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November 18, 1988 - Image 30

Resource type:
The Detroit Jewish News, 1988-11-18

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worse. I used to take my wagon and go
down to the depot three blocks away and
pick up this package which always was
waiting for me with every other train. My
mother used to do everything but curse.
She used to say, "I don't know what we're
going to do." Finally, the meat came and
it was really bad. So she took this meat and
threw it into the garbage can, took off her
apron, walked across the street to
Grahek's, the butcher. The Grahek
brothers had two butcher shops and they
were marvelous people, and good friends
of ours. My mother went in. He said,
"What can I do for you, Mrs. Bourgin?"
She said, "I'll have some meat." He look-
ed, and his eyebrows went up. She took the
meat back, prepared it, and served it to us.
The heavens didn't fall in, nobody got sick,
and from then on we ate good meat. The
whole kosher thing collapsed.
I got a great deal of my Jewishness from
my mother's sense of being Jewish. It was
a question of having character. You were
a Jew because you were different. And, by
God, in Ely that was underlined. First of
all, my mother wouldn't permit me to bring
home any girl who wasn't Jewish. And the
only girl in town who was Jewish was
about five years younger than I. Because
we were pushed together constantly, we
despised each other. We were the wrong
ages, anyhow. So I could never bring any-
body home. That was a real problem for
me, because it meant I grew up really with
an exaggerated sense of what girls were.
Also, you were really made aware that you
were Jewish. Kids at school treated me a
little bit differently. They knew I was apart
from them.
When in high school, my best friend and
I were swimmers, and we went on canoe
trips and swam five-mile lakes. He came to
me one day and announced that we
couldn't see each other again because his
parents decided he was going into the
ministry and he couldn't associate with
Jews. That kind of thing shook you up
My brother, very early in the game after
he began to practice law, decided to run for
mayor on an anti-mining company ticket.
He felt the mines should do more for the
people. During that little campaign in that
small town, somebody strung up a banner
at the main intersection, saying WATCH
OUT FOR JEWS. It caused quite a stir in
the town.
My father ran the store until he educated
all of us, and then he moved away to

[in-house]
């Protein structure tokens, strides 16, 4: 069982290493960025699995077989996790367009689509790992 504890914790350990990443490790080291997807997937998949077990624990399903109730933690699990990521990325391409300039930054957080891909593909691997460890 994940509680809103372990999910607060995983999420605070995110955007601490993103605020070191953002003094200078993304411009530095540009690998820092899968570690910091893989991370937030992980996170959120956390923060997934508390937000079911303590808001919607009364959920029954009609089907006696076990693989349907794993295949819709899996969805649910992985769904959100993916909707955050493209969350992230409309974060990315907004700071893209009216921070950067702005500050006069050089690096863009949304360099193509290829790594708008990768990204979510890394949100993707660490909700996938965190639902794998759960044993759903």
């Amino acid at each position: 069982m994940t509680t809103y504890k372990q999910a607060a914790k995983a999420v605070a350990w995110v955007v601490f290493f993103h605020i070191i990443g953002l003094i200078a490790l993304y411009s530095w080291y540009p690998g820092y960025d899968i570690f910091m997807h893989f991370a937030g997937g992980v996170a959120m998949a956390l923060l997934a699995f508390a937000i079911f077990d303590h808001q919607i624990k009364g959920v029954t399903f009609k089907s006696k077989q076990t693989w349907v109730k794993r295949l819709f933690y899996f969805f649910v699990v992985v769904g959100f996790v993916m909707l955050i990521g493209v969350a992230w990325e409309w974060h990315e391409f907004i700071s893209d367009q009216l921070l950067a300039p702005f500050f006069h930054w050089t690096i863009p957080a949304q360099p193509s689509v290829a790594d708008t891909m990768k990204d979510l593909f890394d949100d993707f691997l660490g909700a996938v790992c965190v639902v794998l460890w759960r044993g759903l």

Virginia, which is this town of 12,000, 50
miles north, where my brother David then
practiced law. My brother the professor
wasn't doing all that well at that point. So
my father and my brother started another
clothing store that my brother ran in
My brother, a very bright and active
lawyer, was a considerable figure in
Virginia. My brother was a big contributor

to the synagogue. But in time, synagogue
activities became primarily social instead
of religious. The whole attempt was to keep
the kids there by having games and a lot
of other folderol. My brother lost his sym-
pathy and ended his contributions, but
before that happened, there was this con-
stant succession of funerals up to Duluth,
and the same thing happened there that
happened with meat from Cohen the
butcher. The funeral parlors in Duluth,
knowing that people from the range had no
other recourse, would schedule them at the
end of the day and sell them the worst
plots at the most money. Finally, we all
came home from one of those funerals
where we buried the person in the dark,

and we came back to Virginia and my
brother said, "This is enough. I'm going to
start a cemetery in Virginia." Virginia had
a very nice local cemetery. He went to the
city and he got a plot of land and had it
consecrated by a rabbi. Then he spread the
word among the townspeople. They had a
meeting at the synagogue, and everybody
decided they would be buried there. The
next person who died was buried there. But
the next person who died, the family sent
him to Duluth. After that, everybody went
to Duluth. There was this one Jewish body
in Virginia.
I told my wife that what I really want
is to be cremated and I want my ashes
spread by airplane over Burnside Lake,
near Ely, which is the most beautiful lake
in the world. I spent my youth there. I'll
probably wind up at the cemetery in Wash-
ington, D.C., in Georgetown at Rock Creek.
My father's buried in Los Angeles, and my
mother in Duluth, and my brother in
Virginia. Every time I go back there I
shake my head and walk from his grave
over to all those Jewish graves. 0

Howard Simons, author of Jewish Times,
spoke at Detroit's Jewish Book Fair this
week at the Maple-Drake Jewish
Community Center,

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